FILE - In this Aug. 24, 2010 file photo, patrons enjoy a meal at a Burger King in Springfield, Ill. The movement by U.S. food corporations toward more humane treatment of animals experienced a whopper of a shift Wednesday, April 25, 2012, when Burger King announced that all of its eggs and pork will come from cage-free chickens and pigs by 2017. The decision by the world's second-biggest fast-food restaurant raises the bar for other companies seeking to appeal to the rising consumer demand for more humanely produced fare.(AP Photo/Seth Perlman)
In a boost to animal welfare activists looking to get livestock out of cramped cages, Burger King will be the first major U.S. fast-food chain to give all of its chickens and pigs some room to roam.
On Wednesday, the world's second-biggest burger chain pledged that all of its eggs and pork will come from cage-free chickens and pigs by 2017, hoping to satisfy rising consumer demand for humanely produced fare and increase its sales in the process.
Other companies have made similar but less broad announcements this year, part of an industry-wide shift to consider animal welfare when buying food supplies.
"Even if you're buying a burger, you want to buy it from someone you like and respect," said food industry analyst Phil Lempert, who writes a daily industry newsletter. "It's proven that consumers are willing to pay a little bit more for fairness, whether it's to humans or animals."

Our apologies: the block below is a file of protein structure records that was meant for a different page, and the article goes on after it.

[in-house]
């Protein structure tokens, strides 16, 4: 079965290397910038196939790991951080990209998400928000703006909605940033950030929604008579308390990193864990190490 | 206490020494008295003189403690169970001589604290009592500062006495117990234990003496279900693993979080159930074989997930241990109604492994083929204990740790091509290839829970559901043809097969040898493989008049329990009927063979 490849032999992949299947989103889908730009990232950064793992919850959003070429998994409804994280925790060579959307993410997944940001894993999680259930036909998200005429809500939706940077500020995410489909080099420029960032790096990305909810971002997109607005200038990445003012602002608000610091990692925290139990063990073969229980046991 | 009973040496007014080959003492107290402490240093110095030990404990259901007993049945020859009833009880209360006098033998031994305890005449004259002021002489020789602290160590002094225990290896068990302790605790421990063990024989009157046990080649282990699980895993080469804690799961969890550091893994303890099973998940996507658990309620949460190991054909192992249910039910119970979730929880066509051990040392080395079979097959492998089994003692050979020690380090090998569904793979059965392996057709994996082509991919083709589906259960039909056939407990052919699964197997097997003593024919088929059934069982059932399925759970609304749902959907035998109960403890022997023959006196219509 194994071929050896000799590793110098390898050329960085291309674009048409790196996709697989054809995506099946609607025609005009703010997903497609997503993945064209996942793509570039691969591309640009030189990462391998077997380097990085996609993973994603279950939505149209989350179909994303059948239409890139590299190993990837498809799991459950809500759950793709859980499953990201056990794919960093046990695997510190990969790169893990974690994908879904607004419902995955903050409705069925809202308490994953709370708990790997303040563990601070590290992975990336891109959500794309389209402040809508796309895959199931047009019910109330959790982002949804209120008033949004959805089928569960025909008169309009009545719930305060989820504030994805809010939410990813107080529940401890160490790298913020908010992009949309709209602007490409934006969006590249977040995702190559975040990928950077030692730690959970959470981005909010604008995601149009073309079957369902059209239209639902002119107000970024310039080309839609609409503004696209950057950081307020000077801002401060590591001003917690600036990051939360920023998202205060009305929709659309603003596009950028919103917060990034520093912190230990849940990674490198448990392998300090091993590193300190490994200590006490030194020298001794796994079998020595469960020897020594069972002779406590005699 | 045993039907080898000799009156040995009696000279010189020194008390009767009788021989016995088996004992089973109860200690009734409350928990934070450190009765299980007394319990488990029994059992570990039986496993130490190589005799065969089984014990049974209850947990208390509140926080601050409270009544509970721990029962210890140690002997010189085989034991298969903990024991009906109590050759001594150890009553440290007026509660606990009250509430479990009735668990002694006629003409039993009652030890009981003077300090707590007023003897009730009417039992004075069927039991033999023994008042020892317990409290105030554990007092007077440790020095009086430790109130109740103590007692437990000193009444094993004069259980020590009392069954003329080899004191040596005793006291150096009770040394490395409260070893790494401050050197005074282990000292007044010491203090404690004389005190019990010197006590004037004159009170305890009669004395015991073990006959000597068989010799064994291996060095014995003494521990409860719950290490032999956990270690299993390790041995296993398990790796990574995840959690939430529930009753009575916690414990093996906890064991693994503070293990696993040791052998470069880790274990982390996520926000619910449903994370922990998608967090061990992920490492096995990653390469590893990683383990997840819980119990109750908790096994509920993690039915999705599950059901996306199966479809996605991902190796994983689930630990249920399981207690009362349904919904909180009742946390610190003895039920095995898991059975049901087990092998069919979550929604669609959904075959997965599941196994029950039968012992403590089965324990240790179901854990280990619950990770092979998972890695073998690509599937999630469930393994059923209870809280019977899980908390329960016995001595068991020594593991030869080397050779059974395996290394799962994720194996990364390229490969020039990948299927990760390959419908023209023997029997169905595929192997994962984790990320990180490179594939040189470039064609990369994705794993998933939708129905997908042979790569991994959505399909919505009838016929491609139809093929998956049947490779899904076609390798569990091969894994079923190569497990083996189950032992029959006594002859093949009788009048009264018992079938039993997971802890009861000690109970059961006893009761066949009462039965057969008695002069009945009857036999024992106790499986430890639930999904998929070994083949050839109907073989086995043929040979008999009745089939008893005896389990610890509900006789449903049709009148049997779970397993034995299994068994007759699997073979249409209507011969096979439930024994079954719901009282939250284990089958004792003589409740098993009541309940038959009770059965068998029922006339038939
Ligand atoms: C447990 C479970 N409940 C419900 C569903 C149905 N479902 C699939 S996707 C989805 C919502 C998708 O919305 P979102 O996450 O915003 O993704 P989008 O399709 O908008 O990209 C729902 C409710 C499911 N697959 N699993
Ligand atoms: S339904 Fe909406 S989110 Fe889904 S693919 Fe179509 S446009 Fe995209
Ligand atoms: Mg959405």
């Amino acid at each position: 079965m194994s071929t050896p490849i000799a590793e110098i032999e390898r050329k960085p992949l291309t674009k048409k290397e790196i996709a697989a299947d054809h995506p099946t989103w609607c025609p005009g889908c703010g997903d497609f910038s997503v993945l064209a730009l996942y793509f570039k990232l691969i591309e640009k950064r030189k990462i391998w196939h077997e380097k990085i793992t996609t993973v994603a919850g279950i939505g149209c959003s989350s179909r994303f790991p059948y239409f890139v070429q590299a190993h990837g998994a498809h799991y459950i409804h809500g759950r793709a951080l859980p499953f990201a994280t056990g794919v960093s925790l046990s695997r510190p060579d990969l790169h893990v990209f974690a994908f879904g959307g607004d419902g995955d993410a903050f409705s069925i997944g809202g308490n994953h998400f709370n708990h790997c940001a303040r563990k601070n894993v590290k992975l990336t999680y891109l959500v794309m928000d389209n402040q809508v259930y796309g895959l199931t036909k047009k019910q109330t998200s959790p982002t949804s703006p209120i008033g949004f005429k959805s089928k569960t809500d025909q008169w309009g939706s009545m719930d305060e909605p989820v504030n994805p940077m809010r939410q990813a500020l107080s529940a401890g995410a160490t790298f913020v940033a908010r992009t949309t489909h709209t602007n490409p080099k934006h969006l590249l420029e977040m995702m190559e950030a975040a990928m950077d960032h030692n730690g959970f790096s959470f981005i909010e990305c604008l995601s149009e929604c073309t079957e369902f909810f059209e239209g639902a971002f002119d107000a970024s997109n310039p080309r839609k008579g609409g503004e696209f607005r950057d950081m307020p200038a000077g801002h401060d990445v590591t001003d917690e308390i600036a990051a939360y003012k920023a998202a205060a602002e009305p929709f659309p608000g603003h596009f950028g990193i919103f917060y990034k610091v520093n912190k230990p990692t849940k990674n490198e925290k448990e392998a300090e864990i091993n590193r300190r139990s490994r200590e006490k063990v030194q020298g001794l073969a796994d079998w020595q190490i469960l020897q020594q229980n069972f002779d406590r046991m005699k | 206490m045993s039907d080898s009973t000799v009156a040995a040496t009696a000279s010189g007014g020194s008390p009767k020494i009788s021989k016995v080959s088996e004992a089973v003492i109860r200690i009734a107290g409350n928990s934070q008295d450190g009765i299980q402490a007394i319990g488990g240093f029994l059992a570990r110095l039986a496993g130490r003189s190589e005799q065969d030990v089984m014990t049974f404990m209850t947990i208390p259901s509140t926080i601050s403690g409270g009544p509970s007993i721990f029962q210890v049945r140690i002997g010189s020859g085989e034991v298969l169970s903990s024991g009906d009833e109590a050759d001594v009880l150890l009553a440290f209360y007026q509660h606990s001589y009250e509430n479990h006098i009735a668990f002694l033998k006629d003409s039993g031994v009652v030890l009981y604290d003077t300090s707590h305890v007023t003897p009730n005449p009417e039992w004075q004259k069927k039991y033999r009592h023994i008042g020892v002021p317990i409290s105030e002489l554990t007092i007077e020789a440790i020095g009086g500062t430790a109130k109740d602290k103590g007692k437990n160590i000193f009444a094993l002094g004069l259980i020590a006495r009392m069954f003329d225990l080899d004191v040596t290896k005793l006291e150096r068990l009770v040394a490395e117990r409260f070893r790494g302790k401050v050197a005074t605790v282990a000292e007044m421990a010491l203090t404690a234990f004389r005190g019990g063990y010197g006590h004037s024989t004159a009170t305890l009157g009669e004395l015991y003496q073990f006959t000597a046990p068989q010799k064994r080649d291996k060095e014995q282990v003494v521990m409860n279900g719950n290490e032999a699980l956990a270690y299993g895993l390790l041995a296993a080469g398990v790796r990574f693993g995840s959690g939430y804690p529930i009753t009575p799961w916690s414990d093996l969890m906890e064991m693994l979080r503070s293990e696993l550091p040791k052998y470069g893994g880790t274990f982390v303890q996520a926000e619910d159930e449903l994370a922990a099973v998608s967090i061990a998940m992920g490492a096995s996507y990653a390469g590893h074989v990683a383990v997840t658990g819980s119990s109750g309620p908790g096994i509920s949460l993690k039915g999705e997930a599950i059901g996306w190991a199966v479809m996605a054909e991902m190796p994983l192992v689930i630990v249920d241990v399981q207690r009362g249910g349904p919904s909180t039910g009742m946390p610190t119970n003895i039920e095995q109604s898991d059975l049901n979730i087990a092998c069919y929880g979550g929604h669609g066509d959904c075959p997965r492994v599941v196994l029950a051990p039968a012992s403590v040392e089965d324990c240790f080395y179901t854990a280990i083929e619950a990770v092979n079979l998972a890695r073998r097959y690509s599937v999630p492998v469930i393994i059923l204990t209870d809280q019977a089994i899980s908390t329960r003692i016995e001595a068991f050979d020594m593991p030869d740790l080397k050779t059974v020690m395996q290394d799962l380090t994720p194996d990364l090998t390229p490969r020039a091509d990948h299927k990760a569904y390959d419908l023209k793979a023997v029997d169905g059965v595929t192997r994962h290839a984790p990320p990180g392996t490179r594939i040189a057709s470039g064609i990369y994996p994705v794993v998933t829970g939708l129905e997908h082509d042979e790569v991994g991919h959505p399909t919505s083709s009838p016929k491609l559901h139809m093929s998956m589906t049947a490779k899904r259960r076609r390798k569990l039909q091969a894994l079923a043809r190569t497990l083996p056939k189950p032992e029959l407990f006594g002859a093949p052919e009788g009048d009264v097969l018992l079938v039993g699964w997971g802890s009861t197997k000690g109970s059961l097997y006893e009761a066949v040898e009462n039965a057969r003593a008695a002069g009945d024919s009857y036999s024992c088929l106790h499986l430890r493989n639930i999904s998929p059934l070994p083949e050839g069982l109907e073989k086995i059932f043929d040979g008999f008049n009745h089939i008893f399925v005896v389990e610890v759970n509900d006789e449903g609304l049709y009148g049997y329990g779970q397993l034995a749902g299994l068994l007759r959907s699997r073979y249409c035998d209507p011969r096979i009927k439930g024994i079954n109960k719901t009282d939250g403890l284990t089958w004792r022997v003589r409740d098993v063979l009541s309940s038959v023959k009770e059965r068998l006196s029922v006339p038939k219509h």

Conventionally raised eggs come from hens confined in "battery cages," which give them roughly the same space as a sheet of standard notebook paper. Most pork comes from sows confined during their four-month pregnancies in narrow crates.
The hens would still be housed in a barn, but they have room to move and perches and nesting boxes. Sows are also held indoors, but they would not be confined in the cramped crates while they are pregnant.
Egg and pork producers have argued that easing confinement standards for animals raises production costs and makes those who adjust their practices less competitive.
Animal welfare groups applauded Burger King's decision.
Burger King uses hundreds of millions of eggs and tens of millions of pounds of pork annually, and its decision could be a game-changing move in the supply business as a huge new market opens up for humanely raised food animals.
Already 9 percent of the company's eggs and 20 percent of the pork served at its 7,200 restaurants are cage-free.
The Miami-based company has been steadily increasing its use of the eggs and pork as the industry has become better able to meet demand, said Jonathan Fitzpatrick, chief brand and operations officer. Fitzpatrick said the decision is part of the company's social responsibility policy.
In recent months, other companies have announced similar policies.
Chipotle, with just over 1,200 restaurants, made a splash during the Grammy Awards in February with its viral commercial detailing the company's commitment to humane treatment of animals and healthy food. After the commercial created so much buzz, other companies were quick to announce new policies, Lempert said.
So far this year, McDonalds and Wendy's said they asked their pork suppliers to outline plans for the elimination of gestation crates, but didn't set a timetable. Also, Smithfield Farms and Hormel committed to ending the use of crates by 2017.
Wal-Mart and Costco have shifted their private-label eggs to 100 percent cage-free. Unilever, which uses 350 million eggs a year in its Hellmann's mayonnaise brand, is switching to 100 percent cage-free. Others, such as chain restaurants Sonic, Subway and Ruby Tuesday and manufacturers such as Kraft Food and ConAgra Foods, are incorporating some percentage of cage-free eggs in their products.
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